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I had someone suggest using an American/European name instead of my own after it proved successful for him. I've also read many articles about white sounding names receiving better job prospects. I understand it is not illegal to use a false name on a resume but that I would have to write my real name on any legal documents.

How does using a different name on my resume work with my github, LinkedIn, email and portfolio which all use my real name?

Should I tell the HR person during the interview(s) my real name, so that doing background checks and contacting previous employers causes no confusion.

Has anyone gone through this? Is there any thing you learned from your experience you are willing to share?

marked as duplicate by gnat, Masked Man, Dukeling, Mister Positive, Draken Jun 30 '17 at 13:33

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    {once you ultimately join the company, hand in legal, accounting papers or the like, sure, just give your full passport name - no big deal. Nobody cares.} – Fattie Jun 29 '17 at 23:09
  • It's a very common thing for Korean-Americans whose parents are native Korean, and gave them fully Korean names to also have an Anglicized name that they commonly use. My mother (who was a native Korean) didn't even speak any Korean (except when she was really mad) to us, because she wanted us to be assimilated, so that's seems like a very cultural-specific thing for that group. Personally, it never made a difference to me if someone went by "Taejoon" or "Henry," but maybe that's because I was used to "foreign" names. – PoloHoleSet Jun 30 '17 at 14:15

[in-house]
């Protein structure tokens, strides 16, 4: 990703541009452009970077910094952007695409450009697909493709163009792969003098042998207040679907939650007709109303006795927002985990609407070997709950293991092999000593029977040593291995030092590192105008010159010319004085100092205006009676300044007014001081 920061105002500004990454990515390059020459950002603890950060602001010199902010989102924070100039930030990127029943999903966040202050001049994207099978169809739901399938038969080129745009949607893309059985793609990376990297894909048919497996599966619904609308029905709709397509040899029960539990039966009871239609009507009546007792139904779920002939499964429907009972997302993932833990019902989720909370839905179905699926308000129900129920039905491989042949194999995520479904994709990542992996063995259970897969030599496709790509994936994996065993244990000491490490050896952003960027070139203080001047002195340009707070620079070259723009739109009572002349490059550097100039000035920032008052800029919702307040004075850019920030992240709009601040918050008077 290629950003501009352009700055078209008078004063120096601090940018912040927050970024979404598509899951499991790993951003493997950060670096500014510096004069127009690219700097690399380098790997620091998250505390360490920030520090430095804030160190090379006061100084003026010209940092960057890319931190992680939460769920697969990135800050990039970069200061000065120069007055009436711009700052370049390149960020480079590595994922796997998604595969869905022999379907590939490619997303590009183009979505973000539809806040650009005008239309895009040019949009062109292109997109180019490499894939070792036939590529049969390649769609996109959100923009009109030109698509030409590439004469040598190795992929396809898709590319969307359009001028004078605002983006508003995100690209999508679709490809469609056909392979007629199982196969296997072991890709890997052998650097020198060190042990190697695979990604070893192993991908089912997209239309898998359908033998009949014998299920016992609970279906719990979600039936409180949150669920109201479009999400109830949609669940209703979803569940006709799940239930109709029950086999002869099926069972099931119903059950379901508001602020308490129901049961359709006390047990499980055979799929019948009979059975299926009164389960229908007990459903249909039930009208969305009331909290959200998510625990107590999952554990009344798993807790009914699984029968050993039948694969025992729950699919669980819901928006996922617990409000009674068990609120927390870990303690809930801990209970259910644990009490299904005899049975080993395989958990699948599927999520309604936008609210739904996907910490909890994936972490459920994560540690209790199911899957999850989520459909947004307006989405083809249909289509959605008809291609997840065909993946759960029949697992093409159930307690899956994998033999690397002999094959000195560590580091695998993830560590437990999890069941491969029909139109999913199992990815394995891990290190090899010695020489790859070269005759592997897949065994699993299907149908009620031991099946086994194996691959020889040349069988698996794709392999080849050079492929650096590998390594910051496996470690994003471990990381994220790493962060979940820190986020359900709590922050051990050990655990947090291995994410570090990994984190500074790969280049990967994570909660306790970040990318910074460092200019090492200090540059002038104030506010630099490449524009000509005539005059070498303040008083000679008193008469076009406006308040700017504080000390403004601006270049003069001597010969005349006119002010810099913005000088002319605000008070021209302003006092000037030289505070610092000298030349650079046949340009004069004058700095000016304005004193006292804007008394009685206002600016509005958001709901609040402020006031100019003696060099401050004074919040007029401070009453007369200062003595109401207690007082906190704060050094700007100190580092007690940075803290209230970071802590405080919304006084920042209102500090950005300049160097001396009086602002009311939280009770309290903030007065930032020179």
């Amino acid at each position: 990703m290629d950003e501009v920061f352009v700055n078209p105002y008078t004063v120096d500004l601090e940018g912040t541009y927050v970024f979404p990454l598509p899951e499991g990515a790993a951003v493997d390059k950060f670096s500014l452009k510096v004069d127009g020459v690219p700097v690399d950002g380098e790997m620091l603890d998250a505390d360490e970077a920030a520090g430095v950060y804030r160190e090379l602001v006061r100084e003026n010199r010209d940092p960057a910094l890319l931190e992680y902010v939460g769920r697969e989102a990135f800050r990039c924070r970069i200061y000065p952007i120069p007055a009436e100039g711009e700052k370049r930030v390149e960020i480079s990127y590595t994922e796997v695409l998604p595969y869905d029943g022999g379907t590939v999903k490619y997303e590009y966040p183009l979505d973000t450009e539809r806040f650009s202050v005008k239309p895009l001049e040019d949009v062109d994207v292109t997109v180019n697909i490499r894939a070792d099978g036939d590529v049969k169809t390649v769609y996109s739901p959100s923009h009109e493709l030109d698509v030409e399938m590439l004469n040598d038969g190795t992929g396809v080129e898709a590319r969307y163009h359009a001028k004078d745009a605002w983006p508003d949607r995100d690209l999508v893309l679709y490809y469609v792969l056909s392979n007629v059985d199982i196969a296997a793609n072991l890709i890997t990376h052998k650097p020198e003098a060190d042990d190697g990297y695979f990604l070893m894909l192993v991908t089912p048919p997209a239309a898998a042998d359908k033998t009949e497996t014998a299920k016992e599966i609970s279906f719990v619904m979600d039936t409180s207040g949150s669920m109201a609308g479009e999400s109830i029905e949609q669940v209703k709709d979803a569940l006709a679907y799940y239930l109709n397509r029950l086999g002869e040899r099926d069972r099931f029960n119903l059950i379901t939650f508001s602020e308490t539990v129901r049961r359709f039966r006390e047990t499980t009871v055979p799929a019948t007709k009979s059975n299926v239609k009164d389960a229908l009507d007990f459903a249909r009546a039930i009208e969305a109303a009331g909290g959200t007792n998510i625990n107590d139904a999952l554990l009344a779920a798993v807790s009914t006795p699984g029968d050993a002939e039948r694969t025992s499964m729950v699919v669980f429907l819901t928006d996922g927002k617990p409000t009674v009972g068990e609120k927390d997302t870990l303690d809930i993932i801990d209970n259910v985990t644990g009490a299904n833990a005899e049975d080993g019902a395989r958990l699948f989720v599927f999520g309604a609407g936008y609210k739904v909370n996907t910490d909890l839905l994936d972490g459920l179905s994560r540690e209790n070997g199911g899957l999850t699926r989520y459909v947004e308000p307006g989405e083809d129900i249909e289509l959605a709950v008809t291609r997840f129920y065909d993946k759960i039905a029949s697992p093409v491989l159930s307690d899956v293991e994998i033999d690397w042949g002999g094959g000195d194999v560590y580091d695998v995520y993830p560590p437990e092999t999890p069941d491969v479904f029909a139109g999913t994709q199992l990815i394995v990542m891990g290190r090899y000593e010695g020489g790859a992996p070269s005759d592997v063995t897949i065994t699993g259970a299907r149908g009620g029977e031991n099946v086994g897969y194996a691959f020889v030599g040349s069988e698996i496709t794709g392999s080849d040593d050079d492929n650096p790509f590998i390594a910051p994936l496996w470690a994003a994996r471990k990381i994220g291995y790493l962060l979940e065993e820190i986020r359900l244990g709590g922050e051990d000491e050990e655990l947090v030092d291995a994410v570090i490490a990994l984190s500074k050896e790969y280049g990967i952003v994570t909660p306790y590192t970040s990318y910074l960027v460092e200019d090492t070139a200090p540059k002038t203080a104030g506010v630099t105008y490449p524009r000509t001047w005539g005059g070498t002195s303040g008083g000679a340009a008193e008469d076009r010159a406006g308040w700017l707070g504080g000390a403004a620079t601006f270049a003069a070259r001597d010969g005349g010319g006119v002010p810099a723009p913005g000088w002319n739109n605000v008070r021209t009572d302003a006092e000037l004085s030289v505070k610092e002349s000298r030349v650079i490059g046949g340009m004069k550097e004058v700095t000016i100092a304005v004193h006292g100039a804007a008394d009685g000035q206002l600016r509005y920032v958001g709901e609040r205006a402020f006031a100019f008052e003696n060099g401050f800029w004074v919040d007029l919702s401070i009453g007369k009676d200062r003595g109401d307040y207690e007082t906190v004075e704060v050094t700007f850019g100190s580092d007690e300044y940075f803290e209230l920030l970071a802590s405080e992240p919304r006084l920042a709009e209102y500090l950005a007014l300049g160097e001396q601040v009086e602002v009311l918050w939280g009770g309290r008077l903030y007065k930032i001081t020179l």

• I would point out that if you apply as Mark, expect to be called Mark the whole time you work there. I have known many people who used and Americanized first name (mostly second gen immigrants or those who immigrated as small children), but no none of them used their foreign name at work. – HLGEM Nov 13 '17 at 18:46

I've known a few people who had names that were difficult for most Americans to pronounce or spell, and so used "American names". Or maybe they were just concerned about having a name that "sounds strange".

There's nothing illegal about using an invented name as long as you are not attempting fraud. (I'm not a lawyer, maybe there are some other specific cases.) Plenty of native-born Americans use nicknames.

Whether this really helps in getting jobs or whatever, I don't know.

If you have email addresses and the like in your real name, you could get new accounts with your "American name". Otherwise it's likely to be confusing. In the case of an email address, you may be able to set it up to forward to the email with you real name. For most sort of user names that's not an option of course.

If you have job history under your real name that you want to use for references, yes, you'd have to tell the HR person or whomever your real name.